Are There Any Former Teachers/educators Turned Truck Drivers Here?

Topic 20585 | Page 1

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The Flying Fireman's Comment
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I am currently a school principal with a long way to go until retirement and was interested in any feedback from teachers that left education for the trucking industry. I pretty much grew up in a cabover in the 70's and 80's and trucking has always been in my blood, but life just took me a different direction. I would like to hear your experiences and if you are happy with you choice or maybe what would you have done differently. Thanks.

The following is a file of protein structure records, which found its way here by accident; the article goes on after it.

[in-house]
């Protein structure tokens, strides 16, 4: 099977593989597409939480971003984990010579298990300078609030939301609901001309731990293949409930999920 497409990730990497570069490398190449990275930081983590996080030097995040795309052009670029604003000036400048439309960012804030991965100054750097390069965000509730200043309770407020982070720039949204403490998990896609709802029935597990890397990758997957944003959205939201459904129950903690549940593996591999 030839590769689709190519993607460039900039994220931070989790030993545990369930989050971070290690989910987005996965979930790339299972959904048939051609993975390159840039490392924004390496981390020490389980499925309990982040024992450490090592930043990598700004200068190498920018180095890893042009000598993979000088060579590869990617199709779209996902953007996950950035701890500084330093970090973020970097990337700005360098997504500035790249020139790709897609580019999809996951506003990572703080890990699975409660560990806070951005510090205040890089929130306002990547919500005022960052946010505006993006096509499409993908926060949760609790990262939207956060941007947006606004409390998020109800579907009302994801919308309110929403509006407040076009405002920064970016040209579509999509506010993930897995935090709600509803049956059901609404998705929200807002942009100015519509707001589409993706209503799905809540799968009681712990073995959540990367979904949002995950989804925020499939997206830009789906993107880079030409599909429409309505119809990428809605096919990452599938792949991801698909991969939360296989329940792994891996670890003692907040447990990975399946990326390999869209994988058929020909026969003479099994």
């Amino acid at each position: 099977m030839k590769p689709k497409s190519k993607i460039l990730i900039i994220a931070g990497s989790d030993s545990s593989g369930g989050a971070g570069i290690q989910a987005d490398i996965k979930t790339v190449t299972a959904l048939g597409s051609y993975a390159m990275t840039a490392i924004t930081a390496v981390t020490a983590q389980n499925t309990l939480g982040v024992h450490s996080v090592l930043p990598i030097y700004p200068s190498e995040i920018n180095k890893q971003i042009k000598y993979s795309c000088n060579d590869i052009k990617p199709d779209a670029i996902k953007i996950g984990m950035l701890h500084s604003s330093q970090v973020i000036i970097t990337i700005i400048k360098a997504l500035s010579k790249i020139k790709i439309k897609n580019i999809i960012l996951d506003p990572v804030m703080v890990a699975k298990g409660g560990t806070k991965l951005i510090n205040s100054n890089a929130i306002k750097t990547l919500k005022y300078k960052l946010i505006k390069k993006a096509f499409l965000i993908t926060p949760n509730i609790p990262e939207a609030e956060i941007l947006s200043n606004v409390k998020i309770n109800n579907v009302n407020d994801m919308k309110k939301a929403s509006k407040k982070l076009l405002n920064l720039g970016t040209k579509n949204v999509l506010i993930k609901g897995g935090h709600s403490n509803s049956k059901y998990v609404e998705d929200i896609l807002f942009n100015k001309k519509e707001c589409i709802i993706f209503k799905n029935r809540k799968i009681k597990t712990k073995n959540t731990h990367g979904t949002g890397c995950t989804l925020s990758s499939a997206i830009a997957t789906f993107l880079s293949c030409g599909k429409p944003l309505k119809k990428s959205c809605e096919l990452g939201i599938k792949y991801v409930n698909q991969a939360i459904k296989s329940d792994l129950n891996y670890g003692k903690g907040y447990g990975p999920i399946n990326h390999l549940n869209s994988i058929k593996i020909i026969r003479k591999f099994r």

Big Scott's Comment
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I know Erroll was. Hopefully he'll chime in.

Bill F.'s Comment
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You will learn a whole new meaning of detention...

As I recall, one of our moderators was a teacher. And on this website he still is...

Errol V.'s Comment
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(This may seem harsh in print, but it's not, really.) As a school principal, with a few years to go to retirement, are you already thinking of your dream "escape job"? Mine has been to be a sheepherder.

The difference been running a classroom and holding a steering wheel is much like that between herding cattle and rug weaving. I made the move about three years ago. But now I still teach math in my head (mostly fractions).